"SPLC is unequivocally supportive of employee rights in every aspect, especially employees’ right to organize, and we look forward to continuing discussions with our staff that will help make the organization stronger for the communities we serve," she wrote in the memo.

The union said it was "disappointed" in the board's decision but would go through an election if necessary.

"Management's refusal to voluntarily recognize the union and decision to hire a law firm that specializes in 'union avoidance strategies' are counter to SPLC's values," the union said in a statement. "The Center cannot truly claim to support workers' rights, while also hiring a 'union avoidance' law firm to prevent its own workers from exercising our right to collective bargaining."

Indeed, the SPLC management retained Hunton Andrews Kurth, a law firm that advises businesses against "corporate campaigns" by unions, advocacy groups, and non-governmental organizations, according to its website. Amber Rogers, a partner at the firm who lists "union avoidance strategies" among her areas of expertise, is representing SPLC management.

SPLC spokesman Eric Olivera wrote that Rogers "supports the work" of the SPLC and "is one of the few women of color across the country, and black women in particular, who extensively practice labor law and possesses the type of experience we needed to guide us through this process."

"Amber understands the Center’s historical support for unions, its current support for employees' right to form a union, and will give legal advice and counsel from that respectful understanding," Olvera added.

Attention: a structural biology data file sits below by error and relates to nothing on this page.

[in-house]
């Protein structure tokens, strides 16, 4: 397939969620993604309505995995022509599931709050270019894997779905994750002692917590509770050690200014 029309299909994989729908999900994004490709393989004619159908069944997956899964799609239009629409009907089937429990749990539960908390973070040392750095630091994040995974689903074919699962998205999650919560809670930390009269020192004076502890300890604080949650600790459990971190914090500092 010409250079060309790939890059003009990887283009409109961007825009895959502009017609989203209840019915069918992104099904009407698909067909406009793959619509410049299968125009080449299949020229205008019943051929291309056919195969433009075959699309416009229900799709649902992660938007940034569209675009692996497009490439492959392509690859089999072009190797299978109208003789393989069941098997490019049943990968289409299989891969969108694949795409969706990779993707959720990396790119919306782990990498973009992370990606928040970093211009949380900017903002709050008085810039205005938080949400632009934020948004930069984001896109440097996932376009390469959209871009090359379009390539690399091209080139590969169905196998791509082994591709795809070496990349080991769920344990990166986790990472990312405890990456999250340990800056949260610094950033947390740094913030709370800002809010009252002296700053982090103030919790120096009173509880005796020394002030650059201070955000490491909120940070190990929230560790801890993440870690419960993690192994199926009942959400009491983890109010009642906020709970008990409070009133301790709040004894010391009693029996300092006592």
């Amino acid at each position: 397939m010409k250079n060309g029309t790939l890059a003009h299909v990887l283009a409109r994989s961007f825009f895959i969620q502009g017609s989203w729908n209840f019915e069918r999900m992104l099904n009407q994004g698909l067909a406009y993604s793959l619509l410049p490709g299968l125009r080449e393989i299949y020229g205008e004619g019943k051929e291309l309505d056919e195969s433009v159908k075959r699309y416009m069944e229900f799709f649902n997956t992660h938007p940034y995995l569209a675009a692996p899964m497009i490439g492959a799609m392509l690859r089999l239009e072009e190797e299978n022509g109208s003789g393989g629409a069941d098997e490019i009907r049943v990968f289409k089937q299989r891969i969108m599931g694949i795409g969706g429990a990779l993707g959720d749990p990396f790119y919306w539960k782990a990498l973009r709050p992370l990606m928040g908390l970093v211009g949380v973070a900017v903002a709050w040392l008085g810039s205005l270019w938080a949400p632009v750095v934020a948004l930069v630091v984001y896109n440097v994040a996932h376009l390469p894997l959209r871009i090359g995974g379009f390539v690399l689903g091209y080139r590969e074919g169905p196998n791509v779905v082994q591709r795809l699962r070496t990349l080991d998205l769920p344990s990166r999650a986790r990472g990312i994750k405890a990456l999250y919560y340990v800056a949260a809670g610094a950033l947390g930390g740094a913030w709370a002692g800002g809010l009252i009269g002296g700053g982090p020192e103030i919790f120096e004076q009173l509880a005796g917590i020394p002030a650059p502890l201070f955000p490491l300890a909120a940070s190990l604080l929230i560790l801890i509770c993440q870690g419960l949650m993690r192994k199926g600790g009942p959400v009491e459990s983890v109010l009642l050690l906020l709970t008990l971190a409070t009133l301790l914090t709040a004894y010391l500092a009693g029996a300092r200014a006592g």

This apparent effort to prevent the union, along with claims of retaliation and "slave wages," further undermines the civil rights organization's credibility.

The SPLC has attempted to distract from the March scandal. Just two months after the scandal broke, the organization's interim director compared the organization to the Underground Railroad. Yet amid this scandal, a former staffer came clean about being part of a "con," and revealed the "hate group" accusations to be a cynical fundraising scheme — as well as a tool to silence political opponents.

The SPLC made headlines this week by publishing emails from Stephen Miller, who now serves as senior policy advisor at the White House. The emails showed Miller urging Breitbart to push white nationalist theories in 2015-2016. While much of the SPLC's attacks on Trump and conservatives are largely baseless smears, this seems serious and the White House's decision to dismiss it seems wrongheaded.

While the attack on Miller may be truthful, the SPLC routinely uses baseless guilt-by-association to destroy political opponents. The organization faces many defamation lawsuits for its "hate group" accusations. While a judge dismissed one of those lawsuits this week, more remain. In one case, the plaintiff has entered the discovery process, gaining access to the SPLC's documents.

This scandal will not pass quickly, and the unionization battle only draws more attention to the skeletons hidden in the SPLC's closet.

Follow Tyler O'Neil, the author of this article, on Twitter at @Tyler2ONeil.